It is generally said that creative people are highly sensitive.
It may sound a little odd but the fact is though all creative people are sensitive, most of them are selectively sensitive-that is they are sensitive only to certain issues that appeal to their sensibilities. Here too, the degree of sensitivity may vary from person to person.
But the focus, empathy and most importantly the ability to make us empathise with the work separate the great from the ordinary.
Look at this poem from ‘PuRanaanooRu’, part of the Sangam Tamizh literature.
It is supposedly sung by a young widow:
‘Oh poor little white lilies!
I wore their tender leaves as my dress when I was young
Now my husband is dead
And I eat at very odd hours..
The seeds of the same little lily flowers.’
‘அளிய தாமே சிறுவெள்ளாம்பல்!
இளையம் ஆகத் தழையாயினவே; இனியே,
பெருவளக் கொழுநன் மாய்ந்தெனப், பொழுது மறுத்து,
இன்னா வைகல் உண்ணும்
அல்லிப் படுஉம் புல் ஆயினவே.’
This poem written by ‘Okkoor Maasaaththanaar’ conveys a lot.
Apart from the status of women, and the tribulations of a young widow those days(not that things have changed much in the last 2000 years), what is to be appreciated is the way white lily has been used as a symbol.
White denotes purity. Lily flower also denotes purity and enlightenment.
Within her heart the young girl cries. She also feels for the little lilies-her only companion- as the life cycles seem to be similar. But at the same time she is mature enough to take things in her stride.
But what is striking is the way the poet empathises and makes us all empathise with the character(s).
This ability to be ultra sensitive to things that happen around us is what separates the greatest from the greats.
ILaiyaraaja has composed music more than 4000 songs and these songs pierce our hearts and become one with the soul.
Why? It is because he is ultra-sensitive and goes deep into all the characters and situations. He does this with precision but like the water drops on the lily leaves, he does not get involved. Might sound mystical but it is the fact.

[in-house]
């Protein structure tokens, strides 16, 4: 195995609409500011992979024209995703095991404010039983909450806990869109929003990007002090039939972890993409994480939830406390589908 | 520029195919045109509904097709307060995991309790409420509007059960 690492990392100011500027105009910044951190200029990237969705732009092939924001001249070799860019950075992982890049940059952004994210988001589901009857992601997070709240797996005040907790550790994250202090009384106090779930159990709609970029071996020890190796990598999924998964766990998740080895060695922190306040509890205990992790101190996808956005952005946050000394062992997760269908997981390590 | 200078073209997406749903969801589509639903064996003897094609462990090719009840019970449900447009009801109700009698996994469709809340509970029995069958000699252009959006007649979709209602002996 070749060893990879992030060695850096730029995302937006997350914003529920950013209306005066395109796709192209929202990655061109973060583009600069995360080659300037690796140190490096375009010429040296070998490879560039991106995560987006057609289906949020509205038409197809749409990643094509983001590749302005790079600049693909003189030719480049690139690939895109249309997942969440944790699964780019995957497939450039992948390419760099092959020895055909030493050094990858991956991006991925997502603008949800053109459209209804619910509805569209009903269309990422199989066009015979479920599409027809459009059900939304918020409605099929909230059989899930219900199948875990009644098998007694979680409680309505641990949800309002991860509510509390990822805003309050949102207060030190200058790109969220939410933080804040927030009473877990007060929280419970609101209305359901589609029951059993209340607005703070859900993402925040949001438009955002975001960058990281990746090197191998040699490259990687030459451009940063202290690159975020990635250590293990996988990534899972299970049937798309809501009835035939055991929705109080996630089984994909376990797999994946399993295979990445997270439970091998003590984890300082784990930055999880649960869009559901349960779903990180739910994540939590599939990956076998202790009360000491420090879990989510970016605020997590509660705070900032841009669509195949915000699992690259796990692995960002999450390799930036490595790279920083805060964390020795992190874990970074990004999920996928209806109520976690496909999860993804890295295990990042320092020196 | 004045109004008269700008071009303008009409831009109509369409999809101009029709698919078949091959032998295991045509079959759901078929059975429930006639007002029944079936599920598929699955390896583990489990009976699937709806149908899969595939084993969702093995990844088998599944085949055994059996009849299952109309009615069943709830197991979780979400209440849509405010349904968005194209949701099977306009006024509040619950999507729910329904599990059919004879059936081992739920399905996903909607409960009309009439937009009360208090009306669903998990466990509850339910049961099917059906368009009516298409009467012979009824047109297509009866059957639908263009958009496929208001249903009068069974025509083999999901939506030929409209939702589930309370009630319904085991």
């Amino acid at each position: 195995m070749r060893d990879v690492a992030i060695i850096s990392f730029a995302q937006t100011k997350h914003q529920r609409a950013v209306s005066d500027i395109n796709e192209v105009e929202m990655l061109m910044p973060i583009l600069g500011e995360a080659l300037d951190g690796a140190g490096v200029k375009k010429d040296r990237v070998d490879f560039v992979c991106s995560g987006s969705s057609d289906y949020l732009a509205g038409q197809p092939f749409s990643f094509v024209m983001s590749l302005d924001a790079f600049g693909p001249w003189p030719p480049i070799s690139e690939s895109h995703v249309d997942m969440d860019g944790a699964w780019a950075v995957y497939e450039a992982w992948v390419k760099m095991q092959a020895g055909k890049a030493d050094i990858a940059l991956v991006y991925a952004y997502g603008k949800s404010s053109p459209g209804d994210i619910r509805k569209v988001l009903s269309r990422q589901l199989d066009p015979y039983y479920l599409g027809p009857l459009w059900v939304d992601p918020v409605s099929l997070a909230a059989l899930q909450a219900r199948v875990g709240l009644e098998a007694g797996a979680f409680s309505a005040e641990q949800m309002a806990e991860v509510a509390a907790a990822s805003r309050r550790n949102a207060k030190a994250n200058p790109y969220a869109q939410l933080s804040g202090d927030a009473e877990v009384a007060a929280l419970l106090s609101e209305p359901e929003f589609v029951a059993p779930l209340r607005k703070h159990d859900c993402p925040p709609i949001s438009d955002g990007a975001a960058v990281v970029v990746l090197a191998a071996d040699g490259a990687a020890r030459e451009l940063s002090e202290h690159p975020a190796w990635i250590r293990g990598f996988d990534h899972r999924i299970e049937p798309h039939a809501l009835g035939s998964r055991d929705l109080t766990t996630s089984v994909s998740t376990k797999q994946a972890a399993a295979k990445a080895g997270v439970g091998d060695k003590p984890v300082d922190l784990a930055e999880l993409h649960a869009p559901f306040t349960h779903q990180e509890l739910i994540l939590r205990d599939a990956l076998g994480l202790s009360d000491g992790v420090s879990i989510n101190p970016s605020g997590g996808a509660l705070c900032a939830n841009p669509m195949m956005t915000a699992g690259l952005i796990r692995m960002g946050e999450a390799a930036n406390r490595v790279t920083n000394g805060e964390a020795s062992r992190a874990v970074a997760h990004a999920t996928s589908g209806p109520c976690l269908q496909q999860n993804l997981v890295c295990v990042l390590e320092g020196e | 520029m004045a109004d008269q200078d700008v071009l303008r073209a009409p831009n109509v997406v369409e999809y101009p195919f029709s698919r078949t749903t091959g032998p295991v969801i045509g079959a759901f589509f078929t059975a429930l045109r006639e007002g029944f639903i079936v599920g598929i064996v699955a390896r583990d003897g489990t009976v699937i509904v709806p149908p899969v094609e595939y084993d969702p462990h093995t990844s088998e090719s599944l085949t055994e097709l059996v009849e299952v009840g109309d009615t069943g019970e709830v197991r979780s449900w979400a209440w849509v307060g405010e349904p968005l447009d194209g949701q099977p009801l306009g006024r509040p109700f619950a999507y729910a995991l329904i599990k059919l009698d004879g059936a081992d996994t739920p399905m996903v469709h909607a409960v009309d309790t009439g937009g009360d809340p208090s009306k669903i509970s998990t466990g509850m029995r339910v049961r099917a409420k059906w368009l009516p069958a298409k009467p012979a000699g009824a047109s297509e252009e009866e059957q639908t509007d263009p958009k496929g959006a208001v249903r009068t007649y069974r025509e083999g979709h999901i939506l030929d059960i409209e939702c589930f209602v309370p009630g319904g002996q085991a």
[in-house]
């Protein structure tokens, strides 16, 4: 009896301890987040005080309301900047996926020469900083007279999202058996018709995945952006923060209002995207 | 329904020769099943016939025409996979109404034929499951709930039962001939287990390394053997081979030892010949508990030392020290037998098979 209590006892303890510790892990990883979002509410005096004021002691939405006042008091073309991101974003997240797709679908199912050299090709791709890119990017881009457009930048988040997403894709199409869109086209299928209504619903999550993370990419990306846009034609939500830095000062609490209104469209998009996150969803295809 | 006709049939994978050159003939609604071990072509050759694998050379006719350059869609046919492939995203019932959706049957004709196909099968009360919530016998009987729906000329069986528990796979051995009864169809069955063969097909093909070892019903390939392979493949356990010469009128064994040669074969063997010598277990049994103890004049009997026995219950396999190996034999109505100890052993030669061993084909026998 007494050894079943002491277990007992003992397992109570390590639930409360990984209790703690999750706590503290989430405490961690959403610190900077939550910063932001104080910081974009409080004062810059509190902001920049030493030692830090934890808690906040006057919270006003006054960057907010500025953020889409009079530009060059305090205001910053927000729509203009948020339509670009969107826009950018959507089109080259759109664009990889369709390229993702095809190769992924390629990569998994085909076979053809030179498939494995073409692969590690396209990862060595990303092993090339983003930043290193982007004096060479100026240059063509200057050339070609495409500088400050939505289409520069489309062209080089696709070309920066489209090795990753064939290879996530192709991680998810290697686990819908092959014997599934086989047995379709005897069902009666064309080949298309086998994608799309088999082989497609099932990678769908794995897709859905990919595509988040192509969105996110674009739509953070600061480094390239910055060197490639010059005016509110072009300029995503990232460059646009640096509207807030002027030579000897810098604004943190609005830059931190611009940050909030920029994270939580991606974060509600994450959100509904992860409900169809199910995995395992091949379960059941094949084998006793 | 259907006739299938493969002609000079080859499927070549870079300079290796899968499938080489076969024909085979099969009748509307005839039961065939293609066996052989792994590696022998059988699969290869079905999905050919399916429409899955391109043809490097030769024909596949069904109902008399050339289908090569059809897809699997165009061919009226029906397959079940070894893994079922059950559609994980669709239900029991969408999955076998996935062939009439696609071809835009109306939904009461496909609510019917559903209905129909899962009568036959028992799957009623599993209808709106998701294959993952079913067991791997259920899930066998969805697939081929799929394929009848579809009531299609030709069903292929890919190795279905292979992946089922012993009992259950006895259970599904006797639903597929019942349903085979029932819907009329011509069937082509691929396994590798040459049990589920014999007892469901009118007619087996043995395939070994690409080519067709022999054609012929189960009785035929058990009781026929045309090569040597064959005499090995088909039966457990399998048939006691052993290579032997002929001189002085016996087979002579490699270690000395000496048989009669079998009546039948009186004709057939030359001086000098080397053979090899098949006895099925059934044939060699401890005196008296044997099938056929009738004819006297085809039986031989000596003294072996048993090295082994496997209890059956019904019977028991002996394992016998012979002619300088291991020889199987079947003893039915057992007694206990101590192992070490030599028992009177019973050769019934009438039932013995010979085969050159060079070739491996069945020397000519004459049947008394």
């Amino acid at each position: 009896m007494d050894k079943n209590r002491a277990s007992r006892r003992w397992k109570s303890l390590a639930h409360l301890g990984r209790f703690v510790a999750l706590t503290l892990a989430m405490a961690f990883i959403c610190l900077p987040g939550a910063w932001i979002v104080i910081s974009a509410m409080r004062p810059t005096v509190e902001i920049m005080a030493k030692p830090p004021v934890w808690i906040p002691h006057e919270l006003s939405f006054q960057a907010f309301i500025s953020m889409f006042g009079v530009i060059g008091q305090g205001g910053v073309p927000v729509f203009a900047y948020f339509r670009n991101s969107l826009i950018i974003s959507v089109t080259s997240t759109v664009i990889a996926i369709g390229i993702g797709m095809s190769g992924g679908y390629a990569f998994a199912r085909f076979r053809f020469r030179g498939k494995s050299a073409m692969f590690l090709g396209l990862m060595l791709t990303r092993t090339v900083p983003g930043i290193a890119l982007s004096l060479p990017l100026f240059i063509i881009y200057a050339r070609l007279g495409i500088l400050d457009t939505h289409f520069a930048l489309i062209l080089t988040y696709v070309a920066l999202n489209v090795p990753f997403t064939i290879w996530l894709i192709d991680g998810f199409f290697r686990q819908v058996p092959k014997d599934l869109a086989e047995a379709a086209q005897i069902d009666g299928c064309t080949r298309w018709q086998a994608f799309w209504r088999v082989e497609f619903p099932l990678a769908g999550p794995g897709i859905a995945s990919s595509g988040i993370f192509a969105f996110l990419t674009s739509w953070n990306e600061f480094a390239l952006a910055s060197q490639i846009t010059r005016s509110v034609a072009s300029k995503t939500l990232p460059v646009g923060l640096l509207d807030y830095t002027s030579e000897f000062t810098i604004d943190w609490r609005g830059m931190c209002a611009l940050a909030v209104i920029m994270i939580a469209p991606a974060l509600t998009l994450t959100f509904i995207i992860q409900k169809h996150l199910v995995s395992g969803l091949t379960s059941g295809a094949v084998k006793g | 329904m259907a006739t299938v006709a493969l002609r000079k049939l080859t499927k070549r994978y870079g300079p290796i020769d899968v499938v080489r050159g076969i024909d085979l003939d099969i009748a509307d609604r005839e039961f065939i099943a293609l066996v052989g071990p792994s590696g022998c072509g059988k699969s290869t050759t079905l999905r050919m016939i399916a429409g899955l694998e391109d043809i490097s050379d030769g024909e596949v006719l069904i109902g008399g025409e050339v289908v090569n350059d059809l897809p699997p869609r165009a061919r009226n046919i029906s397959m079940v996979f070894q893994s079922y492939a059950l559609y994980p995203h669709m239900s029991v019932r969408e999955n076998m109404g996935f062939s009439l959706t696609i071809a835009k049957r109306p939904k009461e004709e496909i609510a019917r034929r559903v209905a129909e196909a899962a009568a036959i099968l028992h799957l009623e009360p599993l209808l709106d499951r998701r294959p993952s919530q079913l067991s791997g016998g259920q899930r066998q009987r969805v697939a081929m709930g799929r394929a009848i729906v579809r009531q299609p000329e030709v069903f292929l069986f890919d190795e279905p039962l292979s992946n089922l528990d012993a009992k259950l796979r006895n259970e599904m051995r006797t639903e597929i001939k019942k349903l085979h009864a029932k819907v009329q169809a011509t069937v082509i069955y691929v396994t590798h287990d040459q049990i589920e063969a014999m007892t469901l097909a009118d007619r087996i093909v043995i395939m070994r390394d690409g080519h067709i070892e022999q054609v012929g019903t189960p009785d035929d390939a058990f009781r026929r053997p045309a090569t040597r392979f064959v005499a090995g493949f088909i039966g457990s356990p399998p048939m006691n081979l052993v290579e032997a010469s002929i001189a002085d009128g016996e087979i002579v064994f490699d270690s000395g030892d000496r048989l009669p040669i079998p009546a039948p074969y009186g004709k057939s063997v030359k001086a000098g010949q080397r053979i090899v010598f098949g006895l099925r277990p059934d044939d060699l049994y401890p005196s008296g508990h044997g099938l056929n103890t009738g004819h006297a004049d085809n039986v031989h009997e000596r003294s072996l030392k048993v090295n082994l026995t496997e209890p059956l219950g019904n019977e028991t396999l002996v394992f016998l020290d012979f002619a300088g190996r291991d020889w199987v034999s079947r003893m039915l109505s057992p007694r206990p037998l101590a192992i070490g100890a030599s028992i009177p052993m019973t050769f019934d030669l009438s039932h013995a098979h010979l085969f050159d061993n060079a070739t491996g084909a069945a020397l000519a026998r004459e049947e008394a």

A ‘Amma Endrazhikkatha’ or a ‘Janani..’ is composed with the same mental state as ‘Nila Kaayudhu’ or ‘Neththu Raathiri’ though he empathises fully with the characters.
That is why, we cry, laugh, fall in love, feel sad, feel happy, romance, be devout.. when we listen to his compositions.
The song of the day- ‘Vaazhkkai odam sella’from ‘AvaL Appadiththaan’(1978) set in the Hindustani Raag Lalit- too gives us a very different feeling.
Raag Lalit is a raag with a unique structure:
ni3 ri1 ga3 ma2 ma1 ma2 ga3 ma2 dha2 ni3 Sa/ Sa ni3 ri1 ni3 dha2 ma2 dha2 ma2 ma1 ga3 ma2 ga3 ri1 sa.
It is unique not just because of the devious structure but also because of the consecutive use of both ma2 and ma1 making it chromatic.
Some schools use ‘dha1’ instead of ‘dha2’-the former being derived from the ‘Poorvi’ that and the latter from ‘Maarwa’ that.
The ‘pakad’- which is what gives the raag its flavour is ‘ni3 ri1 ga ma2 ma1 ma2 ga3 ma2 ga3 ri1 sa.
The prelude of ‘Vaazhkkai odam’ itself gives the essence of the raag.
The uniquely textured guitar is followed by the succulent bass flute with the sarod giving a melancholic melody. The poetically expressive bass flute moves like a soft breeze.
Beguilingly beautiful portrait of Raag Lalit.
The Pallavi starts before the TaaLam with ‘kai’ in ‘Vaazhkkai’ being the Samam(start).Such a start is called as ‘Atheeta Eduppu’.
We see the superb array of the swaras-ma1 and ma2 in particular- in the first two lines.
The lines that follow give us an ineffable mixture of emotions and feelings.
The first interlude is full of melodic phrases.
The finely distilled sound from the Santoor is tantalizing while the bass flute moves with verve and vigour with the percussion playing the Tisram pattern in ‘mel kaalam’ as ta ka ta ka dhi mi. It is intense and piercing.
The Sarod gives the import and intrinsic emotional beauty of the raag while the Santoor at the end enunciates the happy face of the raag.
The CharaNams have well aligned phrases.
The first two lines are serene and meditative.
The line that follows is magical. The Shruti undergoes a shift..Please note that there is no graha bedam here. Though the 3 swaras Sa, ni3 and ri1 are used, it somehow gives a feel of SubhapantuvaraLi.
There is more to follow.The last line, which is in the same Shruti as the previous line has alien swaras ri2 and ga2.Since it has pa, dha2 and ma2, the raga can be called as ‘Vijayanagari’.
The second interlude is punctuated with phrases of exceptional quality.
The sympathetic strings and the bass flute swirl.
The violin glides with sensitivity.
It is repeated but this time the violin plays in the next octave.
The guitar gives the western contours.
The bass flute finally leads us to the next CharaNam.
Aesthetic and educative!
நமது வாழ்க்கை ஒடம் செல்ல, இந்த இசையாற்றின் நீரோட்டம் எப்பொழுதும் உண்டு.
It is this musical river that guides us in our life..